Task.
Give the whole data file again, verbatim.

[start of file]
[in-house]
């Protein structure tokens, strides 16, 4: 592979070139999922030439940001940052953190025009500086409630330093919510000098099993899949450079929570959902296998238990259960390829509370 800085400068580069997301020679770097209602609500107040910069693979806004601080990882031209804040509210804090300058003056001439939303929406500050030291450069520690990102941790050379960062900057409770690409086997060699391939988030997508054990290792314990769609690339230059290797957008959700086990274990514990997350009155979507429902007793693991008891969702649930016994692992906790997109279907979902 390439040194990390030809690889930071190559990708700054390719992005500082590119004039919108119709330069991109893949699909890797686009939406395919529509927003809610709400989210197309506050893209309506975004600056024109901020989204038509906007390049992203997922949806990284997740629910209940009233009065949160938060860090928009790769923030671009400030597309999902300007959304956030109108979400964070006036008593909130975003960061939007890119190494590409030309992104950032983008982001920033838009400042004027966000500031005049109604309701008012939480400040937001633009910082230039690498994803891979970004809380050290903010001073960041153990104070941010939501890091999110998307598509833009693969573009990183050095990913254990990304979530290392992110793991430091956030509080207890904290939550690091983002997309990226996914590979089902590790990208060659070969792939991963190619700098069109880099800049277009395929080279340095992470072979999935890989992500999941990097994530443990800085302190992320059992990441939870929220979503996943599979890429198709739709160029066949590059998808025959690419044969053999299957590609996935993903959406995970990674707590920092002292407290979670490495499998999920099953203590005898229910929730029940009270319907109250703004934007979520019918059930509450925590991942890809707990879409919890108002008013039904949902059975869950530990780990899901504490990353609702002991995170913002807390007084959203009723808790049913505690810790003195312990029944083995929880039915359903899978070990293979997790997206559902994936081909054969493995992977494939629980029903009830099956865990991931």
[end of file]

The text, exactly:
[in-house]
């Protein structure tokens, strides 16, 4: 592979070139999922030439940001940052953190025009500086409630330093919510000098099993899949450079929570959902296998238990259960390829509370 800085400068580069997301020679770097209602609500107040910069693979806004601080990882031209804040509210804090300058003056001439939303929406500050030291450069520690990102941790050379960062900057409770690409086997060699391939988030997508054990290792314990769609690339230059290797957008959700086990274990514990997350009155979507429902007793693991008891969702649930016994692992906790997109279907979902 390439040194990390030809690889930071190559990708700054390719992005500082590119004039919108119709330069991109893949699909890797686009939406395919529509927003809610709400989210197309506050893209309506975004600056024109901020989204038509906007390049992203997922949806990284997740629910209940009233009065949160938060860090928009790769923030671009400030597309999902300007959304956030109108979400964070006036008593909130975003960061939007890119190494590409030309992104950032983008982001920033838009400042004027966000500031005049109604309701008012939480400040937001633009910082230039690498994803891979970004809380050290903010001073960041153990104070941010939501890091999110998307598509833009693969573009990183050095990913254990990304979530290392992110793991430091956030509080207890904290939550690091983002997309990226996914590979089902590790990208060659070969792939991963190619700098069109880099800049277009395929080279340095992470072979999935890989992500999941990097994530443990800085302190992320059992990441939870929220979503996943599979890429198709739709160029066949590059998808025959690419044969053999299957590609996935993903959406995970990674707590920092002292407290979670490495499998999920099953203590005898229910929730029940009270319907109250703004934007979520019918059930509450925590991942890809707990879409919890108002008013039904949902059975869950530990780990899901504490990353609702002991995170913002807390007084959203009723808790049913505690810790003195312990029944083995929880039915359903899978070990293979997790997206559902994936081909054969493995992977494939629980029903009830099956865990991931």